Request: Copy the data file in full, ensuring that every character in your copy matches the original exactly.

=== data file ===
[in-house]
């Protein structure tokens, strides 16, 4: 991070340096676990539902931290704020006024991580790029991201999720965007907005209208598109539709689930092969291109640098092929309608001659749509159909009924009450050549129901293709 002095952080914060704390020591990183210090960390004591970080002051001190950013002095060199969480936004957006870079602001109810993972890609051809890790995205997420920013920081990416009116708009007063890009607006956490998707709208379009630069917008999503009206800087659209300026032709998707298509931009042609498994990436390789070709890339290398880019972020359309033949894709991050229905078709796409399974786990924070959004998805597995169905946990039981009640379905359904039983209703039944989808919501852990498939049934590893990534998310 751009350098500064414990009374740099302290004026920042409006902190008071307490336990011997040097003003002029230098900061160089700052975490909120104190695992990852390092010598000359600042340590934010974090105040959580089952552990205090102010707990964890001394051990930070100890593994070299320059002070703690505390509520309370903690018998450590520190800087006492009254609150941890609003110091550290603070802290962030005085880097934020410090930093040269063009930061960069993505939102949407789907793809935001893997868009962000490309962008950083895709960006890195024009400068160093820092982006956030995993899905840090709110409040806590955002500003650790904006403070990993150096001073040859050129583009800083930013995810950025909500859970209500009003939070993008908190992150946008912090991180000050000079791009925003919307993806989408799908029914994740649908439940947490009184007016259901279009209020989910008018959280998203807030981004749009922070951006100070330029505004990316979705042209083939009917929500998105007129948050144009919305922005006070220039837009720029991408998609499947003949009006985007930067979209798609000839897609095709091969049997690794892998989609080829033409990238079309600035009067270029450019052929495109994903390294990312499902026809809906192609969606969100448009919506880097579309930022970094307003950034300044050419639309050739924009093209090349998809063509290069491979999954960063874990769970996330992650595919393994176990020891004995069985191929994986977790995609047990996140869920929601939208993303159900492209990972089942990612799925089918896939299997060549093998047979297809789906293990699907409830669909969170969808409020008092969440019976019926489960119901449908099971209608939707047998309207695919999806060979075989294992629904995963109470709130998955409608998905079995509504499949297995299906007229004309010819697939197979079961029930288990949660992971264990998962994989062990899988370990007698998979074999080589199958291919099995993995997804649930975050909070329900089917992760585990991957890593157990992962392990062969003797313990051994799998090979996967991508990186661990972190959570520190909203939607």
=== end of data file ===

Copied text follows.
[in-house]
């Protein structure tokens, strides 16, 4: 991070340096676990539902931290704020006024991580790029991201999720965007907005209208598109539709689930092969291109640098092929309608001659749509159909009924009450050549129901293709 002095952080914060704390020591990183210090960390004591970080002051001190950013002095060199969480936004957006870079602001109810993972890609051809890790995205997420920013920081990416009116708009007063890009607006956490998707709208379009630069917008999503009206800087659209300026032709998707298509931009042609498994990436390789070709890339290398880019972020359309033949894709991050229905078709796409399974786990924070959004998805597995169905946990039981009640379905359904039983209703039944989808919501852990498939049934590893990534998310 751009350098500064414990009374740099302290004026920042409006902190008071307490336990011997040097003003002029230098900061160089700052975490909120104190695992990852390092010598000359600042340590934010974090105040959580089952552990205090102010707990964890001394051990930070100890593994070299320059002070703690505390509520309370903690018998450590520190800087006492009254609150941890609003110091550290603070802290962030005085880097934020410090930093040269063009930061960069993505939102949407789907793809935001893997868009962000490309962008950083895709960006890195024009400068160093820092982006956030995993899905840090709110409040806590955002500003650790904006403070990993150096001073040859050129583009800083930013995810950025909500859970209500009003939070993008908190992150946008912090991180000050000079791009925003919307993806989408799908029914994740649908439940947490009184007016259901279009209020989910008018959280998203807030981004749009922070951006100070330029505004990316979705042209083939009917929500998105007129948050144009919305922005006070220039837009720029991408998609499947003949009006985007930067979209798609000839897609095709091969049997690794892998989609080829033409990238079309600035009067270029450019052929495109994903390294990312499902026809809906192609969606969100448009919506880097579309930022970094307003950034300044050419639309050739924009093209090349998809063509290069491979999954960063874990769970996330992650595919393994176990020891004995069985191929994986977790995609047990996140869920929601939208993303159900492209990972089942990612799925089918896939299997060549093998047979297809789906293990699907409830669909969170969808409020008092969440019976019926489960119901449908099971209608939707047998309207695919999806060979075989294992629904995963109470709130998955409608998905079995509504499949297995299906007229004309010819697939197979079961029930288990949660992971264990998962994989062990899988370990007698998979074999080589199958291919099995993995997804649930975050909070329900089917992760585990991957890593157990992962392990062969003797313990051994799998090979996967991508990186661990972190959570520190909203939607």